Interview: Michael Howard, Head of Security and Analytics Practice, HP Inc.

Millions of people around the world have been working remotely for almost two months now. Daily routines look different for every employee, whether they log on first thing to check emails, or if they are juggling calls in between homeschooling children or caring for an elderly parent.

While workers adjust to the new normal, employers are also reevaluating their approach to remote work and how to secure a remote workforce. IT teams first had to tackle priority items like scaling network capacity and deploying video conferencing software, and now they are preparing for long-term remote work. This is new territory for both employees and IT teams, but cybersecurity requires active participation from every person to maintain a secure work environment.

Infosecurity spoke to Michael Howard, head of security and analytics practice, HP Inc., to gain his insight and advice on how IT teams can prepare for secure, long-term remote working.

How can IT teams best adjust to long-term remote working security structures?

The rapid adoption of remote work has accelerated the trend toward zero trust security and decentralized networks. In fact, according to the HP COVID-19 pulse survey, 40% of IT decision-makers say they will tighten endpoint security as a result of COVID-19. The best way to adjust to remote work, even temporarily, is to treat this as the new normal and to take all necessary cybersecurity precautions. The traditional network perimeter no longer exists, and every end user and endpoint device needs to be equipped with security tools to thwart advanced attacks. IT teams need to prioritize endpoint device resiliency and invest in ‘out of the box’ hardware and software security.

This is a difficult time to navigate personal and professional demands and security may not be top of mind for employees adjusting to a remote work setup. As we prepare for the next few months, it is critical for IT teams to not only deploy additional security measures, but to educate employees on their role in maintaining corporate security. The security measures that are adopted now will only continue to serve us when we do move back into offices full-time. More importantly, though, they will help us empower the hybrid remote workforce of our future.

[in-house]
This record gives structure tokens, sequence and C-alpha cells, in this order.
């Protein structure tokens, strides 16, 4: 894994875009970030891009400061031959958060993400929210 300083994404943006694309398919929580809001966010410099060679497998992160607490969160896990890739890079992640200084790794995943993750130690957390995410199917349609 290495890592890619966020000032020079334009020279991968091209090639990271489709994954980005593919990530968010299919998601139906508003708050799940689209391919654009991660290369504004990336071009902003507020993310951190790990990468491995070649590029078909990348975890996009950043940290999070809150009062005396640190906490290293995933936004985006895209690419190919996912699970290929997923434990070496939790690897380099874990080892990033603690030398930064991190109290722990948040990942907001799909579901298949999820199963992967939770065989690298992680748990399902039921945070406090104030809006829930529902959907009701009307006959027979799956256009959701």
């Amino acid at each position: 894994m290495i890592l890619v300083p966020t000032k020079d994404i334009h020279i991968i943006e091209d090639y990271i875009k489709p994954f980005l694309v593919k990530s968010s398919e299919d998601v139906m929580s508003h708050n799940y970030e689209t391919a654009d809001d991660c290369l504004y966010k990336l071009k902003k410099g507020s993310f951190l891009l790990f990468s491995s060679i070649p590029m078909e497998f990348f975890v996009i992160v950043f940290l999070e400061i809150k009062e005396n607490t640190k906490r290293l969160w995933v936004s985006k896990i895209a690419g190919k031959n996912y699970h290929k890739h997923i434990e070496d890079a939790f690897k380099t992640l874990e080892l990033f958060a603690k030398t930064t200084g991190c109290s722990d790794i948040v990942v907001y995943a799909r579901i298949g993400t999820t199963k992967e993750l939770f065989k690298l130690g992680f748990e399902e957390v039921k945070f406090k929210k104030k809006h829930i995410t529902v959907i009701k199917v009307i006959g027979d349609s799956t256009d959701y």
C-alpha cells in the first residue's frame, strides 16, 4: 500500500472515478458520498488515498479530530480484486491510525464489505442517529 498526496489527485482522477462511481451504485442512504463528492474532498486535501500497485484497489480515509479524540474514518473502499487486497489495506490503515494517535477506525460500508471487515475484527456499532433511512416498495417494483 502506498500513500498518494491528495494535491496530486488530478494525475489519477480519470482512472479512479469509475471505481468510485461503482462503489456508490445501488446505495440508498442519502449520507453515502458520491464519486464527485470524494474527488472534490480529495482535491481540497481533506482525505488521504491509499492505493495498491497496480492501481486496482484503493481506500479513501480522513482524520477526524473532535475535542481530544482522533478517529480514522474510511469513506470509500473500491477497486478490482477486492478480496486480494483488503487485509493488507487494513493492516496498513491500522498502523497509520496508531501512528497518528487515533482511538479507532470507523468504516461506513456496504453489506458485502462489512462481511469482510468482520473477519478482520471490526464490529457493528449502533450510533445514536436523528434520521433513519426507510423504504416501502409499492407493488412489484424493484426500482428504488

What are effective ways to educate remote-working employees on cybersecurity policies?

Employees who are used to working with a desktop and being hardwired into the network may not realize the layers of security in place at the office. When working from home, employees need to understand their company’s policies around secure remote work and use only approved software and collaboration tools. One way to educate large groups of employees is to host internal training sessions or provide tutorial materials that lay out easy, navigable steps to comply with corporate security policies. Trainings can include email phishing simulations and prompts to open disguised malicious links. Those who fall for these simulated attacks would be notified and would be able to look out for similar threats in the future.

How can security teams manage disparate threats brought about by mass remote working?

It is a stressful time, and the security landscape is changing daily with a proliferation of outside threats. Many security measures that were meant to secure the corporate network perimeter are often no longer applicable with a workforce connecting remotely. Aside from instituting a zero-trust security approach, IT teams need to deploy additional cybersecurity services to employees’ devices. For example, HP’s Sure Click feature isolates key applications in their own virtual containers, trapping any malware and deleting it as soon as the application is closed. As part of our commitment to supporting the workforce during this challenging time, we’re currently offering our HP Sure Click Pro for free download to HP and non HP PCs.

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